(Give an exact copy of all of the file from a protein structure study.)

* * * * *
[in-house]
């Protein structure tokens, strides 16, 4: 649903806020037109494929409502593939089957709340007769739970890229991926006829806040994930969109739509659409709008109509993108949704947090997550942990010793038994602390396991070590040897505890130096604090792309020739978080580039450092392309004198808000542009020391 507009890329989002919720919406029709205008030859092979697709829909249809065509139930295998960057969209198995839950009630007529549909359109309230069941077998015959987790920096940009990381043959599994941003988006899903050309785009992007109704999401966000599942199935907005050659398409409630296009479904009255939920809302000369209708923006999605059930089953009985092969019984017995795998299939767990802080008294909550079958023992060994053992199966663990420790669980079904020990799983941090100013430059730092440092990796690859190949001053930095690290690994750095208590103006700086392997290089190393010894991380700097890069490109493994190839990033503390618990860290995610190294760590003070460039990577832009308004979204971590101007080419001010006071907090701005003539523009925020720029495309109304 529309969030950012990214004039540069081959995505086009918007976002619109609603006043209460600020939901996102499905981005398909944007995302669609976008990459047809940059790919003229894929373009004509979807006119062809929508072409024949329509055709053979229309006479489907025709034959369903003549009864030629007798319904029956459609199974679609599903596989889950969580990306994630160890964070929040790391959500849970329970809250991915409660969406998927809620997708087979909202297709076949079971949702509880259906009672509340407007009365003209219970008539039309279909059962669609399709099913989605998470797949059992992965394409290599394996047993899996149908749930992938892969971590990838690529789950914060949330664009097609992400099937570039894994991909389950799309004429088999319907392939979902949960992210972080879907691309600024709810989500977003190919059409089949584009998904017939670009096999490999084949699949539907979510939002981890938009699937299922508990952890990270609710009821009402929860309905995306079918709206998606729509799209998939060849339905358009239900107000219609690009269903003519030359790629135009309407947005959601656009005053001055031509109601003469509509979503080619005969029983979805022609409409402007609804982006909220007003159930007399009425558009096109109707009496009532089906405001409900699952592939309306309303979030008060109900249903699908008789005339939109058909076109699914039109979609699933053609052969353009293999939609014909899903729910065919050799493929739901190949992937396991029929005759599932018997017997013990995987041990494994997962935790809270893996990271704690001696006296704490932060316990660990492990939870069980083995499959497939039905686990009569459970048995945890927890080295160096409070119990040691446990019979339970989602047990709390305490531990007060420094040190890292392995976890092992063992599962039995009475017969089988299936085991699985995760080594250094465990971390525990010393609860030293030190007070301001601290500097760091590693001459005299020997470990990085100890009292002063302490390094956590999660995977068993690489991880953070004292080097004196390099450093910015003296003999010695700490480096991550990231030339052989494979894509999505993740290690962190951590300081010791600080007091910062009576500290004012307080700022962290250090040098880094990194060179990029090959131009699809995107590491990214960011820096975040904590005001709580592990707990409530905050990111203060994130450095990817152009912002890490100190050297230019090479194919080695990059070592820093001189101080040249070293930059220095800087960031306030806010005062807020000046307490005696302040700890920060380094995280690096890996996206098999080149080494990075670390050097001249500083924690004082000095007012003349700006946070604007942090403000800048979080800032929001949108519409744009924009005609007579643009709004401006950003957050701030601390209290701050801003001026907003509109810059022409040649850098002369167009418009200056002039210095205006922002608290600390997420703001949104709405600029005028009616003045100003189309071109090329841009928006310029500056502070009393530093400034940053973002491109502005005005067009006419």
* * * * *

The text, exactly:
[in-house]
């Protein structure tokens, strides 16, 4: 649903806020037109494929409502593939089957709340007769739970890229991926006829806040994930969109739509659409709008109509993108949704947090997550942990010793038994602390396991070590040897505890130096604090792309020739978080580039450092392309004198808000542009020391 507009890329989002919720919406029709205008030859092979697709829909249809065509139930295998960057969209198995839950009630007529549909359109309230069941077998015959987790920096940009990381043959599994941003988006899903050309785009992007109704999401966000599942199935907005050659398409409630296009479904009255939920809302000369209708923006999605059930089953009985092969019984017995795998299939767990802080008294909550079958023992060994053992199966663990420790669980079904020990799983941090100013430059730092440092990796690859190949001053930095690290690994750095208590103006700086392997290089190393010894991380700097890069490109493994190839990033503390618990860290995610190294760590003070460039990577832009308004979204971590101007080419001010006071907090701005003539523009925020720029495309109304 529309969030950012990214004039540069081959995505086009918007976002619109609603006043209460600020939901996102499905981005398909944007995302669609976008990459047809940059790919003229894929373009004509979807006119062809929508072409024949329509055709053979229309006479489907025709034959369903003549009864030629007798319904029956459609199974679609599903596989889950969580990306994630160890964070929040790391959500849970329970809250991915409660969406998927809620997708087979909202297709076949079971949702509880259906009672509340407007009365003209219970008539039309279909059962669609399709099913989605998470797949059992992965394409290599394996047993899996149908749930992938892969971590990838690529789950914060949330664009097609992400099937570039894994991909389950799309004429088999319907392939979902949960992210972080879907691309600024709810989500977003190919059409089949584009998904017939670009096999490999084949699949539907979510939002981890938009699937299922508990952890990270609710009821009402929860309905995306079918709206998606729509799209998939060849339905358009239900107000219609690009269903003519030359790629135009309407947005959601656009005053001055031509109601003469509509979503080619005969029983979805022609409409402007609804982006909220007003159930007399009425558009096109109707009496009532089906405001409900699952592939309306309303979030008060109900249903699908008789005339939109058909076109699914039109979609699933053609052969353009293999939609014909899903729910065919050799493929739901190949992937396991029929005759599932018997017997013990995987041990494994997962935790809270893996990271704690001696006296704490932060316990660990492990939870069980083995499959497939039905686990009569459970048995945890927890080295160096409070119990040691446990019979339970989602047990709390305490531990007060420094040190890292392995976890092992063992599962039995009475017969089988299936085991699985995760080594250094465990971390525990010393609860030293030190007070301001601290500097760091590693001459005299020997470990990085100890009292002063302490390094956590999660995977068993690489991880953070004292080097004196390099450093910015003296003999010695700490480096991550990231030339052989494979894509999505993740290690962190951590300081010791600080007091910062009576500290004012307080700022962290250090040098880094990194060179990029090959131009699809995107590491990214960011820096975040904590005001709580592990707990409530905050990111203060994130450095990817152009912002890490100190050297230019090479194919080695990059070592820093001189101080040249070293930059220095800087960031306030806010005062807020000046307490005696302040700890920060380094995280690096890996996206098999080149080494990075670390050097001249500083924690004082000095007012003349700006946070604007942090403000800048979080800032929001949108519409744009924009005609007579643009709004401006950003957050701030601390209290701050801003001026907003509109810059022409040649850098002369167009418009200056002039210095205006922002608290600390997420703001949104709405600029005028009616003045100003189309071109090329841009928006310029500056502070009393530093400034940053973002491109502005005005067009006419």